November 21, 2017
Natural beauty, First Nations culture, provocative social commentary—it’s all inspiration for British Columbia’s visual artists, who include some of the world’s most influential painters, sculptors,…
By Joanne Sasvari July 3, 2017 #php comments_number('0 Comment', '1 Comment', '% Comments'); ?> #php echo wpb_get_post_views(get_the_ID()); ?>
British Columbia’s capital is a young, vibrant city with a historic soul and a spectacular natural setting. There is so much to do and see, eat and drink here that you’ll want to spend much more than three days exploring it all. But you have to start somewhere, so why not begin with this whirlwind tour?
Victorians are serious about breakfast, so join the crowds and start the day with eggs and bacon at a popular hot spot like Nourish Kitchen & Café. Once you’re fueled up and ready to go, lace up your walking shoes and get set to explore the city.
Start at the scenic Inner Harbour, located right at the heart of the city and bustling with floatplanes and harbour ferries. The city’s most famous historic buildings are located here, including the BC Parliament Buildings and Fairmont Hotel Empress, as well as funky Fisherman’s Wharf, with its resident seals and lemonade stands. Take time to check out the Royal BC Museum as well as Robert Bateman’s haunting wildlife paintings at his gallery in the refurbished Steamship Terminal.
If you like, sign up for one of the whale-watching or kayaking tours that leave from the Inner Harbour, or keep walking past Fisherman’s Wharf to the Breakwater, with its spectacular views of the Olympic Mountain Range.
Alternatively, if you’re feeling peckish, head toward downtown and join one of A Taste of Victoria’s culinary walking tours, which offer samplings of the city’s history as well as tasty bites from Victoria Public Market, Market Square, Chinatown, and more.
Or go straight to the shopping area known as “LoJo,” short for Lower Johnson Street. Once the home of mercantiles outfitting Gold Rush prospectors, this area is filled with cheerfully painted 19th century storefronts housing bistros, cafes, and independent boutiques. Along the way, stop in for a scoop of rhubarb and ginger at Kid Sister Ice Cream or an éclair at La Roux. End your shopping trip on Government Street with a visit to Munro’s Books, Murchie’s Tea, and Roger’s Chocolates—for many long-time Victoria aficionados, the absolute must-dos of any visit.
In the evening, if the weather is nice, pull up a seat at The Livet’s rooftop bar; otherwise, enjoy cocktails, dinner, and a pub quiz at Northern Quarter or settle in for a feast at the luxurious new Q Restaurant at the Fairmont Hotel Empress.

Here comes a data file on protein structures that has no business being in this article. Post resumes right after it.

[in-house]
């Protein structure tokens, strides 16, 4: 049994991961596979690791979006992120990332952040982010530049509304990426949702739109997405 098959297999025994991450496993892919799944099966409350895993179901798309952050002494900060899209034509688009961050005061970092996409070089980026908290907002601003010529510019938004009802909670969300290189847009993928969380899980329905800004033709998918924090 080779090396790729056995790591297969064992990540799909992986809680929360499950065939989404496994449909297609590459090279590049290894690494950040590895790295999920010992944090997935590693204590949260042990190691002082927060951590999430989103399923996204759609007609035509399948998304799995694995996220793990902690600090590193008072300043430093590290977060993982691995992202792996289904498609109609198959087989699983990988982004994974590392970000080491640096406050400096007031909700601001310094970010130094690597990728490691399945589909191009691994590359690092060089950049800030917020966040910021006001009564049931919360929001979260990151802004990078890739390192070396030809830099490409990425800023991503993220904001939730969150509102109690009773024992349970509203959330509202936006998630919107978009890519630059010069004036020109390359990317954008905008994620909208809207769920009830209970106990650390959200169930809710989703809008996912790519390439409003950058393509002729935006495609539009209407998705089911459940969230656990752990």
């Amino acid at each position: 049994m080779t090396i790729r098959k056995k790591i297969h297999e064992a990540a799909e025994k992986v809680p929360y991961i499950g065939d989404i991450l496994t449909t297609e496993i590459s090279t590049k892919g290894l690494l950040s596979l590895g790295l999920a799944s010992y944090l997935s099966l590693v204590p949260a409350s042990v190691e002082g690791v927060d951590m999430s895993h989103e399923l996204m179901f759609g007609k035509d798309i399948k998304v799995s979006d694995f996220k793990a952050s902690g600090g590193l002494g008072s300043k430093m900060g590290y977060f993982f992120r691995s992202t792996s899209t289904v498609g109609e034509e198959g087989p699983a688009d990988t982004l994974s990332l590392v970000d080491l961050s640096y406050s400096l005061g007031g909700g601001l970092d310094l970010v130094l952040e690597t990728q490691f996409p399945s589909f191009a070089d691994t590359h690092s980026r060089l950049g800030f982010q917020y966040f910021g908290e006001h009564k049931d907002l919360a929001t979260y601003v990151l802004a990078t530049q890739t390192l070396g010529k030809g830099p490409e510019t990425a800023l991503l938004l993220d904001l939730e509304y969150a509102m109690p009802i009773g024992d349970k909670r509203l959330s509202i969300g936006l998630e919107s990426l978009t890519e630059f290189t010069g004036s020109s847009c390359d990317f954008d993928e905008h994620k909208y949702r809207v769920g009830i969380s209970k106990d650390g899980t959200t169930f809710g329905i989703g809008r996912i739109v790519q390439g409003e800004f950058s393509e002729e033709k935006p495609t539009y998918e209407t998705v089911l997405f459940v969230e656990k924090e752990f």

Start the day by grabbing a pain au chocolat and coffee at Fol Epi, and tuck a wood-fired baguette in your bag for later. If you are the picnicking sort, swing by Choux Choux Charcuterie for cheese and pâté for an al fresco lunch.
Then drive north on Blanshard Street, which becomes Highway 17 and leads to both Swartz Bay ferry terminal and the airport. Within minutes, you’re on the Saanich Peninsula, one of the agricultural areas that feed Victoria’s appetite for farm-fresh fare.
You can spend the day visiting wineries (Church & State Wines), cideries (Sea Cider Farm & Ciderhouse), breweries (Category 12 Brewing), and distilleries (Victoria Distillers, de Vine Spirits), as well as local farm stands.
Or drop by Sidney by the Sea, Canada’s only booktown, where several stores sell new, used, and collectible books. Sidney is also home to the Shaw Centre for the Salish Sea where young visitors (and some older ones) will enjoy playing with all the squiggly things in the touch pools.
If you’re not picnicking in one of Saanich’s 171 parks, stop for fish and chips at the casual The Surly Mermaid in Sidney, then make your way to The Butchart Gardens. Once an old stone quarry, this National Historic Site is now one of the world’s most glorious floral display gardens.
If you feel like staying on the peninsula for dinner, “farm to table” takes on new meaning at the Roost Vineyard Bistro & Farm Bakery where almost everything they serve is grown on their four-hectare (10-acre) farm, including the wheat they mill to make their daily bread.
On your last morning, get out of the downtown core and explore some of the city’s charming neighbourhoods, perhaps with The Pedaler, which offers both bike rentals and cycling tours, including a “hoppy hour” brewery tour.
One up-and-coming neighbourhood to visit is Rock Bay, a little community tucked amid industrial lands in a corner of the Inner Harbour. Here you’ll find the Driftwood Brewery tasting room, as well as the Saltchuck Pie Company and hearty comfort food at the Wheelies Motorcycles café.
Or venture over to leafy Fernwood, home to many of the city’s artists. Wander through streets of historic homes and lush gardens, or hang around Fernwood Square, with its collection of boutiques such as Picot Collective, which features locally handmade household goods including ceramics, woven wares, candles, and jewelry.
Finally, end your evening with a nightcap and snack at Stage Wine Bar, where you might just find yourself planning your next visit to Victoria.
Victoria is an hour-and-35-minute BC Ferries trip from Tsawwassen to Swartz Bay, then about a half-hour drive into the city. Several major airlines fly into Victoria International Airport. Harbour Air, HeliJet, and the new V2V luxury passenger ferry link downtown Vancouver with Victoria’s Inner Harbour.
Featured image: Victoria’s Inner Harbour, with view of the Parliament Buildings. Photo: Reuben Krabbe
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